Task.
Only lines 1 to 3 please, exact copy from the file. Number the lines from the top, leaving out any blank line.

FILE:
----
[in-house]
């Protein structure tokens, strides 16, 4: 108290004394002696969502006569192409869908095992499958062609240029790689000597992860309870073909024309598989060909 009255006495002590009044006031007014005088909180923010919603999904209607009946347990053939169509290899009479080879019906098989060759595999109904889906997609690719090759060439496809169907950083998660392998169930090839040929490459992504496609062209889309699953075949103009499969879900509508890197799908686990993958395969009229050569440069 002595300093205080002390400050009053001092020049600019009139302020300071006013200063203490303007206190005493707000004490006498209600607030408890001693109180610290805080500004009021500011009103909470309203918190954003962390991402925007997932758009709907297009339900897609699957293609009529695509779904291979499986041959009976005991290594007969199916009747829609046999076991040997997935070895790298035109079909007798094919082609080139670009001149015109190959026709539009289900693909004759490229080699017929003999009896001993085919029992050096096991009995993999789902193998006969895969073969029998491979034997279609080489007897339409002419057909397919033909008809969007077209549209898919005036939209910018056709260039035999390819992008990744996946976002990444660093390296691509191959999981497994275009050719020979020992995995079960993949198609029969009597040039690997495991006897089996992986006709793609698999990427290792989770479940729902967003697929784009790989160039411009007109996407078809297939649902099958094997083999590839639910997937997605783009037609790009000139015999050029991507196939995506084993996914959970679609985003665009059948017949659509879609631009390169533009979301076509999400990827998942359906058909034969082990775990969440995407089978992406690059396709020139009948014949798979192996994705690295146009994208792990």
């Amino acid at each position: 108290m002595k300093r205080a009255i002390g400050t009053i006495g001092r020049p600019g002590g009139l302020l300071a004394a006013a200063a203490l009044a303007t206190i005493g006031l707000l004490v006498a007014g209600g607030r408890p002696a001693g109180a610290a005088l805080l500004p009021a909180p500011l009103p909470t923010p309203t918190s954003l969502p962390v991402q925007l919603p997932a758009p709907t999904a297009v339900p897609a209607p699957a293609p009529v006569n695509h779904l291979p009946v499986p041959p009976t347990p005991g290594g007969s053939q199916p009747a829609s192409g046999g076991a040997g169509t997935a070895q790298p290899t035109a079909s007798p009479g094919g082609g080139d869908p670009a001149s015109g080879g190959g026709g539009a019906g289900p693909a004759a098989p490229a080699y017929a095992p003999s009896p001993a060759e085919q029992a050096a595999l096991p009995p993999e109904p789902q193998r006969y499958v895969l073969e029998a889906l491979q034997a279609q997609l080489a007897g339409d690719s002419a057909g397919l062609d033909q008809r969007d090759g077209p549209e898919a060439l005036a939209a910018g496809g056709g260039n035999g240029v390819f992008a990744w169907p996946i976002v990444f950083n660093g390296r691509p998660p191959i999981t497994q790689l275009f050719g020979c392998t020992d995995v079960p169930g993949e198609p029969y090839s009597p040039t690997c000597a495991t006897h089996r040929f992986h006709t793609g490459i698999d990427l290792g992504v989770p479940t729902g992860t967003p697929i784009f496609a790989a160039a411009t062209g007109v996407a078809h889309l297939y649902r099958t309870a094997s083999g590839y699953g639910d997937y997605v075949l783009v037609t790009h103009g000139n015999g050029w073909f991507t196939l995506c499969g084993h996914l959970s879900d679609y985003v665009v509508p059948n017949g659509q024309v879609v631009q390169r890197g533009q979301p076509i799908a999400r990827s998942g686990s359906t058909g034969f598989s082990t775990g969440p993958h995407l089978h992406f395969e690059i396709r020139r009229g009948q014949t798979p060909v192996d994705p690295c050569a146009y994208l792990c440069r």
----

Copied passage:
[in-house]
């Protein structure tokens, strides 16, 4: 108290004394002696969502006569192409869908095992499958062609240029790689000597992860309870073909024309598989060909 009255006495002590009044006031007014005088909180923010919603999904209607009946347990053939169509290899009479080879019906098989060759595999109904889906997609690719090759060439496809169907950083998660392998169930090839040929490459992504496609062209889309699953075949103009499969879900509508890197799908686990993958395969009229050569440069 002595300093205080002390400050009053001092020049600019009139302020300071006013200063203490303007206190005493707000004490006498209600607030408890001693109180610290805080500004009021500011009103909470309203918190954003962390991402925007997932758009709907297009339900897609699957293609009529695509779904291979499986041959009976005991290594007969199916009747829609046999076991040997997935070895790298035109079909007798094919082609080139670009001149015109190959026709539009289900693909004759490229080699017929003999009896001993085919029992050096096991009995993999789902193998006969895969073969029998491979034997279609080489007897339409002419057909397919033909008809969007077209549209898919005036939209910018056709260039035999390819992008990744996946976002990444660093390296691509191959999981497994275009050719020979020992995995079960993949198609029969009597040039690997495991006897089996992986006709793609698999990427290792989770479940729902967003697929784009790989160039411009007109996407078809297939649902099958094997083999590839639910997937997605783009037609790009000139015999050029991507196939995506084993996914959970679609985003665009059948017949659509879609631009390169533009979301076509999400990827998942359906058909034969082990775990969440995407089978992406690059396709020139009948014949798979192996994705690295146009994208792990």
């Amino acid at each position: 108290m002595k300093r205080a009255i002390g400050t009053i006495g001092r020049p600019g002590g009139l302020l300071a004394a006013a200063a203490l009044a303007t206190i005493g006031l707000l004490v006498a007014g209600g607030r408890p002696a001693g109180a610290a005088l805080l500004p009021a909180p500011l009103p909470t923010p309203t918190s954003l969502p962390v991402q925007l919603p997932a758009p709907t999904a297009v339900p897609a209607p699957a293609p009529v006569n695509h779904l291979p009946v499986p041959p009976t347990p005991g290594g007969s053939q199916p009747a829609s192409g046999g076991a040997g169509t997935a070895q790298p290899t035109a079909s007798p009479g094919g082609g080139d869908p670009a001149s015109g080879g190959g026709g539009a019906g289900p693909a004759a098989p490229a080699y017929a095992p003999s009896p001993a060759e085919q029992a050096a595999l096991p009995p993999e109904p789902q193998r006969y499958v895969l073969e029998a889906l491979q034997a279609q997609l080489a007897g339409d690719s002419a057909g397919l062609d033909q008809r969007d090759g077209p549209e898919a060439l005036a939209a910018g496809g056709g260039n035999g240029v390819f992008a990744w169907p996946i976002v990444f950083n660093g390296r691509p998660p191959i999981t497994q790689l275009f050719g020979c392998t020992d995995v079960p169930g993949e198609p029969y090839s009597p040039t690997c000597a495991t006897h089996r040929f992986h006709t793609g490459i698999d990427l290792g992504v989770p479940t729902g992860t967003p697929i784009f496609a790989a160039a411009t062209g007109v996407a078809h889309l297939y649902r099958t309870a094997s083999g590839y699953g639910d997937y997605v075949l783009v037609t790009h103009g000139n015999g050029w073909f991507t196939l995506c499969g084993h996914l959970s879900d679609y985003v665009v509508p059948n017949g659509q024309v879609v631009q390169r890197g533009q979301p076509i799908a999400r990827s998942g686990s359906t058909g034969f598989s082990t775990g969440p993958h995407l089978h992406f395969e690059i396709r020139r009229g009948q014949t798979p060909v192996d994705p690295c050569a146009y994208l792990c440069r």